IF a<b THEN newV=oldV*(b-a) ELSE newV=oldV/b

I tried that algorithm on your sequence, and I got the same (15,680 -- comma delimiter, as used in the USA).

… if [the sequence is] backward (15,14,13, …,1) the result is 0.
I get a final result of 15/14! or 1/5811886080. That's about 0.000000000172. I'm guessing that you rounded to zero, yes?

Now that I have a clearer understanding of the puzzle, I'll play with it when I have time. #### slycrack

##### New member
Hello. Thank you for the additional information. I've deleted the example sequence from post #2 because I misinterpreted some wording and your first examples.

We compare two adjacent numbers in the sequence (a,b) and we create a new value (V) according to the algorithm. In the beginning, V equals the first number in the sequence. After that, each new V depends upon its previous value (i.e., V is recursive).

From the third line in your example above, I'm now thinking:

IF a<b THEN newV=oldV*(b-a) ELSE newV=oldV/b

I tried that algorithm on your sequence, and I got the same (15,680 -- comma delimiter, as used in the USA).

I get a final result of 15/14! or 1/5811886080. That's about 0.000000000172. I'm guessing that you rounded to zero, yes?

Now that I have a clearer understanding of the puzzle, I'll play with it when I have time. I finally got time to reply, yes we actually need to round up the numbers (make it a bit easier I guess), I've been trying difference sequences but the one that yield the highest value is currently that.

Thanks for helping man, if you have better sequence please post it here..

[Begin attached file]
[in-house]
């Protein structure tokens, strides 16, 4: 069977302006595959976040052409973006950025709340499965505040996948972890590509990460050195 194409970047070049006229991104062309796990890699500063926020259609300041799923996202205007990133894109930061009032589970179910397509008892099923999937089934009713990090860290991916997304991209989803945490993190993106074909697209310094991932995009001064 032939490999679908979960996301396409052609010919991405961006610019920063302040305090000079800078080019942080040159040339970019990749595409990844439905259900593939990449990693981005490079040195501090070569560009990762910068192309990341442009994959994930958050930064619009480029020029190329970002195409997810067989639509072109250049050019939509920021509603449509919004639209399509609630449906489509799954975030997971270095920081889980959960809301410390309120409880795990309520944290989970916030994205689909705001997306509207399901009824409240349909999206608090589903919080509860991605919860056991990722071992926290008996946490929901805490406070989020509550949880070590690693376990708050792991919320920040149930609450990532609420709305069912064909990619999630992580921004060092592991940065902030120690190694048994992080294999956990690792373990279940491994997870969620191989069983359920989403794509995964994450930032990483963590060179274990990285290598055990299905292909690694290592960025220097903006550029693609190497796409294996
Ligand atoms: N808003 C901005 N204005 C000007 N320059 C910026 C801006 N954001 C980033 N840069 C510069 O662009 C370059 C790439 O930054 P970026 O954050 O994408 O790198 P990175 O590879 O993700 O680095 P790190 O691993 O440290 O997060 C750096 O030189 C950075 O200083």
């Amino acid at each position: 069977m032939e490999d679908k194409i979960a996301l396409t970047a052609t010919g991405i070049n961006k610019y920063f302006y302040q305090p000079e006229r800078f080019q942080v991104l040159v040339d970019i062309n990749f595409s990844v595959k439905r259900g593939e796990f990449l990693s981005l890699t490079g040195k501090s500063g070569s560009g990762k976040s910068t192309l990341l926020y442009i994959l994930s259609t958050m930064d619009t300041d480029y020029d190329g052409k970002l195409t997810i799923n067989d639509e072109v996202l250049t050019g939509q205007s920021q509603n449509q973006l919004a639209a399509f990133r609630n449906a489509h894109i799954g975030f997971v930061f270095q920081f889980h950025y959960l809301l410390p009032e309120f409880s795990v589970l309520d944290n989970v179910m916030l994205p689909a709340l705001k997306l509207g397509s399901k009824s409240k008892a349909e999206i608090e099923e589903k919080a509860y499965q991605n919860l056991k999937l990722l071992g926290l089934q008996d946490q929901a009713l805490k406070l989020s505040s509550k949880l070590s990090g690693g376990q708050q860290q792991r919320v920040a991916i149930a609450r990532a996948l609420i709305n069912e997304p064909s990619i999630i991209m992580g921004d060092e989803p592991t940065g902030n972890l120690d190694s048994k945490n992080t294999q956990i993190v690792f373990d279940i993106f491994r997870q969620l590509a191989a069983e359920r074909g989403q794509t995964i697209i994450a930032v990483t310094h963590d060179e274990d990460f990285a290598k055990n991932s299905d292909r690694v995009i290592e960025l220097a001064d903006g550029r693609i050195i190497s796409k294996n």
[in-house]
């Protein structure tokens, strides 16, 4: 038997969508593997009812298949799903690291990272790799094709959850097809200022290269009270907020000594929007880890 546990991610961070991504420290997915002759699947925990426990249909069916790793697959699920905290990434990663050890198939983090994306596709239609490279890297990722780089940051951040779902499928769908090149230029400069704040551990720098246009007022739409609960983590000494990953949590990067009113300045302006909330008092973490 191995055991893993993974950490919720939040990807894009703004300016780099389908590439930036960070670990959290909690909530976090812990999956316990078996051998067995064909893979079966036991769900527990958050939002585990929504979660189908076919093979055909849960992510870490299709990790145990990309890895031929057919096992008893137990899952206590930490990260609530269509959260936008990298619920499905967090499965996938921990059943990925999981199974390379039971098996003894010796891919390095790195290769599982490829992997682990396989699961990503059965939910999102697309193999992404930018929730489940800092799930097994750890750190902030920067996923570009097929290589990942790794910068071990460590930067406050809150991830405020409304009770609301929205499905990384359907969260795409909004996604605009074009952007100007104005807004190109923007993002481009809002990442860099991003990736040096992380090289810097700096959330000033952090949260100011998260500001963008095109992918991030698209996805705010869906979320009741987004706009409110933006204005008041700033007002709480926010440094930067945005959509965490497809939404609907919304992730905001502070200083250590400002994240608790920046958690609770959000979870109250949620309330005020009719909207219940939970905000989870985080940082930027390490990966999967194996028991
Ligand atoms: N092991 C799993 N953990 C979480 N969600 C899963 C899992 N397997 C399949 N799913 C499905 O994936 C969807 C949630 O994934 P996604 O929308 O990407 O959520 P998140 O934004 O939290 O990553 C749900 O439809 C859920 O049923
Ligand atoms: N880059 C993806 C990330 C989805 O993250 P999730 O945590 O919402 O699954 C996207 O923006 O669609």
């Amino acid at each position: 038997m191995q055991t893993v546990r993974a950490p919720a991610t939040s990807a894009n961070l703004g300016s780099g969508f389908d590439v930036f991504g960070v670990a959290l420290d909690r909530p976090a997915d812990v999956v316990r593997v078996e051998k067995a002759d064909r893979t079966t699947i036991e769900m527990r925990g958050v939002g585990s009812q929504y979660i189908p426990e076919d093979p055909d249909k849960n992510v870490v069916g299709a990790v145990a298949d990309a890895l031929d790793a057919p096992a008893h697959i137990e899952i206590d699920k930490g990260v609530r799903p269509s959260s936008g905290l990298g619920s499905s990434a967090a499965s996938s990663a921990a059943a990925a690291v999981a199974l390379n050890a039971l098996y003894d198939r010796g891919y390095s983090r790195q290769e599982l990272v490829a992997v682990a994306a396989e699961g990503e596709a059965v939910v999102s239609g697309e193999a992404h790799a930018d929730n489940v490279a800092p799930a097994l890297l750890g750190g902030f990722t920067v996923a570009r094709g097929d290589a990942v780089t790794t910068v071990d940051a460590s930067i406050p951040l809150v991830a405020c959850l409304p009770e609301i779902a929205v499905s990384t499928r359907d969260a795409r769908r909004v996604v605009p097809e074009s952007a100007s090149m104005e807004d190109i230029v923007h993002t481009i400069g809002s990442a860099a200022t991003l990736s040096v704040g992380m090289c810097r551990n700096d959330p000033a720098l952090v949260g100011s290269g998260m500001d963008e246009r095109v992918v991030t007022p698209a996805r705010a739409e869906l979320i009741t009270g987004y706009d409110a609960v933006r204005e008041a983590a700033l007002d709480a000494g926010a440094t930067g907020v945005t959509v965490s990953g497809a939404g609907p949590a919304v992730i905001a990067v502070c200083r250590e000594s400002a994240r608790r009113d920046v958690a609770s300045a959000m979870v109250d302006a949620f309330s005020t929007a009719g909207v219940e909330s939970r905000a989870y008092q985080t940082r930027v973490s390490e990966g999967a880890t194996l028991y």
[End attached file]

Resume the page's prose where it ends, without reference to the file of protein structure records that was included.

Thanks again

#### Otis

##### Senior Member
5, 10, 14, 2, 6, 8, 15, 3, 13, 7, 9, 12, 1, 4, 11

6, 10, 4, 7, 12, 2, 15, 3, 5, 8, 13, 1, 9, 11, 14

Still playing … #### Otis

##### Senior Member
Here are some patterns associated with the higher results I was getting. I'll use the two sequences above (in post #6) as examples.

5, 10, 14, 2, 6, 8, 15, 3, 13, 7, 9, 12, 1, 4, 11 → 168,000

6, 10, 4, 7, 12, 2, 15, 3, 5, 8, 13, 1, 9, 11, 14 → 280,800

The drops are shown in red, that is where a>b (when we divide previous V by b). The subsequent, increasing runs are shown in blue (when we're multiplying V by increases). Bold face denotes where the increase from b to a is four or more.

In the first sequence, the drops are 1, 2, 3, 7
The drops in the other sequence are 1, 2, 3, 4
Using the lowest numbers for b gave good results (that makes sense; less V-reduction, when dividing by smallest numbers).

The increasing runs in both sequences show groups of 1, 2, 2, 3, 3.
I'm thinking that no runs of 1 and as many runs of 3 and 4 are better (in general), but exceptions probably exist.

Both sequences have two big jumps (bold face).
Big jumps are good, of course, because we multiply by them.

So, I tried applying these thoughts: lowest bs, larger runs, and aim for three big jumps. After some more experimenting, I came up with:

4, 6, 10, 2, 7, 9, 14, 3, 8, 12, 1, 5, 11, 13, 15 → 512,000

I have a hunch that we can go much higher -- maybe exceed 750,000. Still pondering … #### Otis

##### Senior Member
Taking it a couple steps further, I arranged the drops in decreasing order and I tried to spread out the runs as much as possible (while ending each with the highest numbers possible). This more than doubled the previous result (512000). I'm done playing with it, for now, but I might do some programming later. Thanks for posting the puzzle; it's an interesting (somewhat catch-22) situation.

4, 8, 10, 12, 3, 6, 9, 13, 2, 7, 11, 15, 1, 5, 14 → 1,105,920